Parents, don't cancel your kids' music lessons just yet
Apps can help make practicing an instrument more fun.
If you’re a kid, chances are you have two categories of activity in your life: learning and playing. And the two are mutually exclusive, despite your parents' incessant pleas and arguments to the contrary.
If you’re a parent, you know those pleas and arguments aren’t working.
Yuval Kaminka decided it didn’t have to be that way. So he did what many tech-savvy millenials do these days to solve problems – he made an app for that.
"The core problem is that practicing an instrument doesn’t become enjoyable until you cross a certain level of proficiency," Kaminka, CEO of Israeli startup JoyTunes, told PandoDaily. "And most people quit before they get there."
Kaminka was studying for his master’s degree in computer science at the Weizmann Institute of Science in Israel, when he began toying with the idea of using "gamification" – a startup-industry term for turning an everyday, low-tech task into a game – to make learning music fun for kids. The idea, he said, was to get young learners over that "beginner's hump" where they feel like they’re no good at the instrument, and practicing is a chore rather than a privilege. He achieves this through fun, visually stimulating programs that use a point system to reward users when they hit the right notes.
And so far, it’s a winning formula.
Since its founding in 2010, JoyTunes has grown to produce some of the most popular learning apps in the iTunes App Store.
And it's not just parents who are taking notice. Sivan Finn, JoyTunes' vice president of marketing, told From the Grapevine that JoyTunes' apps also are used widely by music teachers, which ensures consistency between practice and the actual lessons.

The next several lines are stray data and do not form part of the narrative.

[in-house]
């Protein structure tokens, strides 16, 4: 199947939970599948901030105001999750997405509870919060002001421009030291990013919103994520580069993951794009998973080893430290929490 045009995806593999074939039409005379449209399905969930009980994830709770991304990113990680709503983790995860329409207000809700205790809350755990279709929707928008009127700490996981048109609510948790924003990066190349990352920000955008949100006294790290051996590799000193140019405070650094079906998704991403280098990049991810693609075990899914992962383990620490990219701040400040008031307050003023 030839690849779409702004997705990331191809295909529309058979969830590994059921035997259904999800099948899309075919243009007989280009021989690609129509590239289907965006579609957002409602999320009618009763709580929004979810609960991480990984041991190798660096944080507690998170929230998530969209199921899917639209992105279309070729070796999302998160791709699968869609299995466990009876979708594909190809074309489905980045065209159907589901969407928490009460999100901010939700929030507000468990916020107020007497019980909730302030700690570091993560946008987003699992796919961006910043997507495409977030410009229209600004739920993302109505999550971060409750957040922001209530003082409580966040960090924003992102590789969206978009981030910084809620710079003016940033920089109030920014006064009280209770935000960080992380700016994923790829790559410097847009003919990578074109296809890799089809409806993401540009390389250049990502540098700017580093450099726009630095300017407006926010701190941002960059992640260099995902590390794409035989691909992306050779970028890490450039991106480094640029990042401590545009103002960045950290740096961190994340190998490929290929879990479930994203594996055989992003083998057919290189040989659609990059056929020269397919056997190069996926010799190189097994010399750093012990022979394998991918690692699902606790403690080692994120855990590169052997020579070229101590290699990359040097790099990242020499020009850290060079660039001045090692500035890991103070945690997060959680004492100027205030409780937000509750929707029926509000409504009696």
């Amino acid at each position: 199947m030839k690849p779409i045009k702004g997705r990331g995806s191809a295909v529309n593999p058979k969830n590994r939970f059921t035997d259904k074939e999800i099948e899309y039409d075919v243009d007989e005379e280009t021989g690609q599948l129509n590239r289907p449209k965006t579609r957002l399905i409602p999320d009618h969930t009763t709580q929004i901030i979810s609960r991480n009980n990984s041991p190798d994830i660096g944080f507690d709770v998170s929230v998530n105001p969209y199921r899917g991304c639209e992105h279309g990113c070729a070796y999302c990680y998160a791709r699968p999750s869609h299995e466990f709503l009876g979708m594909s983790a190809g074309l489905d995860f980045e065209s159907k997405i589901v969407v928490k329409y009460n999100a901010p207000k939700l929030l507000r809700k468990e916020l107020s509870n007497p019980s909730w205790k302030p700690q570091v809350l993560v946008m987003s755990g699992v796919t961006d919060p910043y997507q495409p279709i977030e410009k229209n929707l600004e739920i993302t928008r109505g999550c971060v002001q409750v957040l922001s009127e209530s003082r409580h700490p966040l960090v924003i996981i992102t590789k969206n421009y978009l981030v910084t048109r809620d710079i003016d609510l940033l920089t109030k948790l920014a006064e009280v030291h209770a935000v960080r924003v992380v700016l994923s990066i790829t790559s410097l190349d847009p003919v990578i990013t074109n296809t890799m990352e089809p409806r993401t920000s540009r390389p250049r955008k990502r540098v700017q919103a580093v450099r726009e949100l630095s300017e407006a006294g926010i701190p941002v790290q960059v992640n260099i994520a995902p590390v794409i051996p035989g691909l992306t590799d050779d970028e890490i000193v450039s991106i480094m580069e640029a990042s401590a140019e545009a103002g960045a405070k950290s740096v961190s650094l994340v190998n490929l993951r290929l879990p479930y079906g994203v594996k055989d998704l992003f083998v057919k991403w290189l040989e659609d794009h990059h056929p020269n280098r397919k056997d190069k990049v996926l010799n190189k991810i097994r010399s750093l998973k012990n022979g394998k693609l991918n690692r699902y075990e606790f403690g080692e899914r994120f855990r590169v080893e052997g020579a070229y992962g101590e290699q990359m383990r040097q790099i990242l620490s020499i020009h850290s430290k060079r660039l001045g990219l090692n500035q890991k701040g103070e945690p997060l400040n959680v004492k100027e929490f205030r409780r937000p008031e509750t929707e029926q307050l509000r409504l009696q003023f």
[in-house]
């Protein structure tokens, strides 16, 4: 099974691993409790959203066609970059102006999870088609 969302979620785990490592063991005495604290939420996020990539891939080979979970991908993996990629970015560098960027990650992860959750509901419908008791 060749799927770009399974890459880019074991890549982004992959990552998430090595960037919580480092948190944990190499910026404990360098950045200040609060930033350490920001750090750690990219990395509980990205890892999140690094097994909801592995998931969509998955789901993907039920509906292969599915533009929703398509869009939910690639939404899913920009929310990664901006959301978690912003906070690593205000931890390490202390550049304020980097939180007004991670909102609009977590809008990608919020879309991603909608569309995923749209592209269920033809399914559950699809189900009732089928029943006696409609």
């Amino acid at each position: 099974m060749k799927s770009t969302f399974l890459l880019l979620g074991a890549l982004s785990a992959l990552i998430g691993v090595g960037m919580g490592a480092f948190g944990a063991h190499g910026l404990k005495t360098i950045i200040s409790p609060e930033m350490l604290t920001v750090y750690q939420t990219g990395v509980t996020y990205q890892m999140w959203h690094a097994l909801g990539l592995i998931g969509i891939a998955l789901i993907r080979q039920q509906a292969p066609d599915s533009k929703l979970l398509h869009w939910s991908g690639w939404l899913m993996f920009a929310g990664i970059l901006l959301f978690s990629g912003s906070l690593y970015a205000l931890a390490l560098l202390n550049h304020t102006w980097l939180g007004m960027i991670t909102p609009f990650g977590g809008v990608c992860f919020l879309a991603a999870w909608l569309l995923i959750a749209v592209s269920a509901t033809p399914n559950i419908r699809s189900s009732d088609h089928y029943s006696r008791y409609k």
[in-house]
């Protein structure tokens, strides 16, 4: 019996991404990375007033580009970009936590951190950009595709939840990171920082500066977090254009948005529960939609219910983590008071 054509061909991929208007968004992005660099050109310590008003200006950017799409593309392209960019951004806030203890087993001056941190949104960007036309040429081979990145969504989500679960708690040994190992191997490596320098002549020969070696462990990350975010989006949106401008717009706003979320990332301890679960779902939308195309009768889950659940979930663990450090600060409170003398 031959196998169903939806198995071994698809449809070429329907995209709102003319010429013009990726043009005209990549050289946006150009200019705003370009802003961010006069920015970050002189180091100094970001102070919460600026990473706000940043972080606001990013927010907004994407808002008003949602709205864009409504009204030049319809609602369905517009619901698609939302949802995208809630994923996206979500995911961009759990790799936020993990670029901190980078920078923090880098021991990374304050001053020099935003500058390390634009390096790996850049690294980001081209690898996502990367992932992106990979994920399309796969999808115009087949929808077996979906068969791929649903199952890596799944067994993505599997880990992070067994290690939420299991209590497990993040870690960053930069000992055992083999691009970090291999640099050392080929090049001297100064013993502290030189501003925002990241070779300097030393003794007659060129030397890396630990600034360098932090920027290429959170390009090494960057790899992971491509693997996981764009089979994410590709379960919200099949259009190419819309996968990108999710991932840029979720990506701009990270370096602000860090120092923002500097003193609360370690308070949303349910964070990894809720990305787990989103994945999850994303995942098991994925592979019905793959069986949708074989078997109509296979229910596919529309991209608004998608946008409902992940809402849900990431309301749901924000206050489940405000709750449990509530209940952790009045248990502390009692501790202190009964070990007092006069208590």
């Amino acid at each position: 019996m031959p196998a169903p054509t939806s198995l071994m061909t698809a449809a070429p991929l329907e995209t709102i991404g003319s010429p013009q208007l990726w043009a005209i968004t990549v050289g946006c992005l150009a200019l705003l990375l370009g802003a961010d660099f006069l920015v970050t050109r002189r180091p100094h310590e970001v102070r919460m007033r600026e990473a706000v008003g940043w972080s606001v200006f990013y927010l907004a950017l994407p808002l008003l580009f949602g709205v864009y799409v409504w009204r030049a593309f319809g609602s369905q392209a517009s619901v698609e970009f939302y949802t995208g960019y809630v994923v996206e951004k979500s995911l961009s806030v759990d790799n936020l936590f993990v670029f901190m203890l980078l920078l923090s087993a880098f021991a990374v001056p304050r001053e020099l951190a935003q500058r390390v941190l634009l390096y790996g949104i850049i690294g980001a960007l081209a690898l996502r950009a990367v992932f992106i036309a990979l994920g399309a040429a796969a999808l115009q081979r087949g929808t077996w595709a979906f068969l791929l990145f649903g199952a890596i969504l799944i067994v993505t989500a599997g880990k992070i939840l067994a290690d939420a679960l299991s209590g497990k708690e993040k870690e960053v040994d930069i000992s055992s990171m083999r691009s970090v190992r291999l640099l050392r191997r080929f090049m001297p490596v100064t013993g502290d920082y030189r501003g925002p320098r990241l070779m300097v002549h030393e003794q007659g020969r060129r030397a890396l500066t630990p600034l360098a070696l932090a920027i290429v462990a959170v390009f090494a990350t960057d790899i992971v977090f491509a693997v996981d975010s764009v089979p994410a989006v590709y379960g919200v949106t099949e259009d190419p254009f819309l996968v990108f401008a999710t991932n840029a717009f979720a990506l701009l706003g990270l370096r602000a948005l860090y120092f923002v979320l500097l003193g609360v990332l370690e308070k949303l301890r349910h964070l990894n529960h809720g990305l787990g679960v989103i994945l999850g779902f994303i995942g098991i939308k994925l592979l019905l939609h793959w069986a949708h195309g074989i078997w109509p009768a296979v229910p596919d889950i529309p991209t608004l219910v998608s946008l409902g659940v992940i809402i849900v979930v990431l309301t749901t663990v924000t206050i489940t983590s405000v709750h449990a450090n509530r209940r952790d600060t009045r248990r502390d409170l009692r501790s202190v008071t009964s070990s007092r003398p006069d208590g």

"Any way of incorporating technology into the practice and playing of a musical instrument is sure to enhance the child's engagement," Finn said.
JoyTunes' free iPad app, Piano Dust Buster, works in tandem with the piano, which Kaminka said is a natural gateway to other, more complex instruments. While there is no shortage of music apps in circulation today, Kaminka said the difference with Piano Dust Buster is that it uses life-sized keys that make it easier for early learners to practice.
To round out his vision and digital expertise, Kaminka enlisted his brother, professional oboist Yigal Kaminka, to be the "musical soul" of JoyTunes. Along with Chief Technical Officer Roey Izkovsky (otherwise known as "resident tech genius"), the three men consider themselves JoyTunes' "founding team."
"As with everything, our kids are only willing to learn when they don’t think of it as hard work," Finn said. "Our goal is to lift the stigmas attached to learning musical instruments and inject the passion of music into everyday lives."
MORE FROM THE GRAPEVINE: